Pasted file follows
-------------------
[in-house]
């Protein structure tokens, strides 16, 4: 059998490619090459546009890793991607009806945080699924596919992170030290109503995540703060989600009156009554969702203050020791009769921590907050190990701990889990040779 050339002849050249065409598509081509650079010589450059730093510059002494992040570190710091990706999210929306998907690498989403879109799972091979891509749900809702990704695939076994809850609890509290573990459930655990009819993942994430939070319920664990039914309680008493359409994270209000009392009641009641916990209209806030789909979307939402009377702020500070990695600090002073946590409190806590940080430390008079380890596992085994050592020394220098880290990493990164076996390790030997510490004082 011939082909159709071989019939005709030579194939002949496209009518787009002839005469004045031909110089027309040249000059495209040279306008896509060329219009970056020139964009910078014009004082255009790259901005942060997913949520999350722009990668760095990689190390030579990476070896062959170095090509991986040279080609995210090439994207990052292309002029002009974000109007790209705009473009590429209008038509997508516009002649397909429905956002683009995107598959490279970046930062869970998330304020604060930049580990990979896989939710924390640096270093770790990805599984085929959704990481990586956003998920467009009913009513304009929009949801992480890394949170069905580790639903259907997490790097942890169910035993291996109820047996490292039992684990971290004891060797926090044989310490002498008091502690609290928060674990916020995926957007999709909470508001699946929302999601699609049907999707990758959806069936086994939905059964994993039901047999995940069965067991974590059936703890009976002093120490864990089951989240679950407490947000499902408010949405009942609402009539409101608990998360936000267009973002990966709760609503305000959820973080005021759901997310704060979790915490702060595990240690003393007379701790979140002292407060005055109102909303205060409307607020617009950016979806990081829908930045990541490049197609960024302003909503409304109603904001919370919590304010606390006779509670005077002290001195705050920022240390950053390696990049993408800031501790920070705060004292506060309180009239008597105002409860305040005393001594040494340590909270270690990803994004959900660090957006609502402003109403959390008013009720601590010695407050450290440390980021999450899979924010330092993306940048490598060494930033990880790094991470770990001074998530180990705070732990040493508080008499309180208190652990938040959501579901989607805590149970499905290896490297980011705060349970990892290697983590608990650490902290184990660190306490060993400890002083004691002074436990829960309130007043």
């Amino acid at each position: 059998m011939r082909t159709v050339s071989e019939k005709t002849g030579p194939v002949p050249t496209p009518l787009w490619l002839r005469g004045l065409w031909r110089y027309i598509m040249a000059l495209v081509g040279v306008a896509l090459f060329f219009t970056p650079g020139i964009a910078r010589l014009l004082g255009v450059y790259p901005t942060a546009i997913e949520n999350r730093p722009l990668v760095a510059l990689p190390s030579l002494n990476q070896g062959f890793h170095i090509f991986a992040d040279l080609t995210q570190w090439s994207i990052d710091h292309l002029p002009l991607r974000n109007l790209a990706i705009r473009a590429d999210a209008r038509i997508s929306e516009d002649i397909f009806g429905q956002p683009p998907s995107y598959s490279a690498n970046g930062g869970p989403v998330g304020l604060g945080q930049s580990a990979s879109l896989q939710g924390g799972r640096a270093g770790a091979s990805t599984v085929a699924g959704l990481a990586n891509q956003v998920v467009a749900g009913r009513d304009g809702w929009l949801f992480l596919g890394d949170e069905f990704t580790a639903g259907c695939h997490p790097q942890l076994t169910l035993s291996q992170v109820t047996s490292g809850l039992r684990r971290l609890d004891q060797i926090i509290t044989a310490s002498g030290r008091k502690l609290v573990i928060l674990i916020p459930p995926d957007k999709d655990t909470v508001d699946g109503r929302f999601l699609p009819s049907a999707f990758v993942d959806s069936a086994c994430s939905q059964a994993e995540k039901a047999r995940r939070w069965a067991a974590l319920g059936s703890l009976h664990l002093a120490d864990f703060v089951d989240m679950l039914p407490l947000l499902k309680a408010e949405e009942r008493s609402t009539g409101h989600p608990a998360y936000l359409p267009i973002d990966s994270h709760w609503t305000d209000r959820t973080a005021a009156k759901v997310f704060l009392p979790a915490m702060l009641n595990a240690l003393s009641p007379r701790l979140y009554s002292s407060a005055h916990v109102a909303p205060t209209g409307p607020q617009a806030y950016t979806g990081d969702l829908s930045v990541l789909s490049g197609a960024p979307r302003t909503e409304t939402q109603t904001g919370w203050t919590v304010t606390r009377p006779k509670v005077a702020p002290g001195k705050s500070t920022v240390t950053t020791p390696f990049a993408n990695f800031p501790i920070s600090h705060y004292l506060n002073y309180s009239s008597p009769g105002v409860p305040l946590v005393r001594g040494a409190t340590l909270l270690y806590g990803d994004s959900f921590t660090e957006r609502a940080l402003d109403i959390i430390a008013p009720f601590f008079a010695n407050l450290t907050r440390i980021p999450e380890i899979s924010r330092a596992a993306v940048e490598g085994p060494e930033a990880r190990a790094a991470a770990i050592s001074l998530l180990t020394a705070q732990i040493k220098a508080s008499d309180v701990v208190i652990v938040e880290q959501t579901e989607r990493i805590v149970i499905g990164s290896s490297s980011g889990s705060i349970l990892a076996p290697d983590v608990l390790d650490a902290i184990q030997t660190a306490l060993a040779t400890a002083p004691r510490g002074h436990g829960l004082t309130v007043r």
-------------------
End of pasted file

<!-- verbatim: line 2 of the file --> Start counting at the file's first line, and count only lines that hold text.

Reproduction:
């Protein structure tokens, strides 16, 4: 059998490619090459546009890793991607009806945080699924596919992170030290109503995540703060989600009156009554969702203050020791009769921590907050190990701990889990040779 050339002849050249065409598509081509650079010589450059730093510059002494992040570190710091990706999210929306998907690498989403879109799972091979891509749900809702990704695939076994809850609890509290573990459930655990009819993942994430939070319920664990039914309680008493359409994270209000009392009641009641916990209209806030789909979307939402009377702020500070990695600090002073946590409190806590940080430390008079380890596992085994050592020394220098880290990493990164076996390790030997510490004082 011939082909159709071989019939005709030579194939002949496209009518787009002839005469004045031909110089027309040249000059495209040279306008896509060329219009970056020139964009910078014009004082255009790259901005942060997913949520999350722009990668760095990689190390030579990476070896062959170095090509991986040279080609995210090439994207990052292309002029002009974000109007790209705009473009590429209008038509997508516009002649397909429905956002683009995107598959490279970046930062869970998330304020604060930049580990990979896989939710924390640096270093770790990805599984085929959704990481990586956003998920467009009913009513304009929009949801992480890394949170069905580790639903259907997490790097942890169910035993291996109820047996490292039992684990971290004891060797926090044989310490002498008091502690609290928060674990916020995926957007999709909470508001699946929302999601699609049907999707990758959806069936086994939905059964994993039901047999995940069965067991974590059936703890009976002093120490864990089951989240679950407490947000499902408010949405009942609402009539409101608990998360936000267009973002990966709760609503305000959820973080005021759901997310704060979790915490702060595990240690003393007379701790979140002292407060005055109102909303205060409307607020617009950016979806990081829908930045990541490049197609960024302003909503409304109603904001919370919590304010606390006779509670005077002290001195705050920022240390950053390696990049993408800031501790920070705060004292506060309180009239008597105002409860305040005393001594040494340590909270270690990803994004959900660090957006609502402003109403959390008013009720601590010695407050450290440390980021999450899979924010330092993306940048490598060494930033990880790094991470770990001074998530180990705070732990040493508080008499309180208190652990938040959501579901989607805590149970499905290896490297980011705060349970990892290697983590608990650490902290184990660190306490060993400890002083004691002074436990829960309130007043």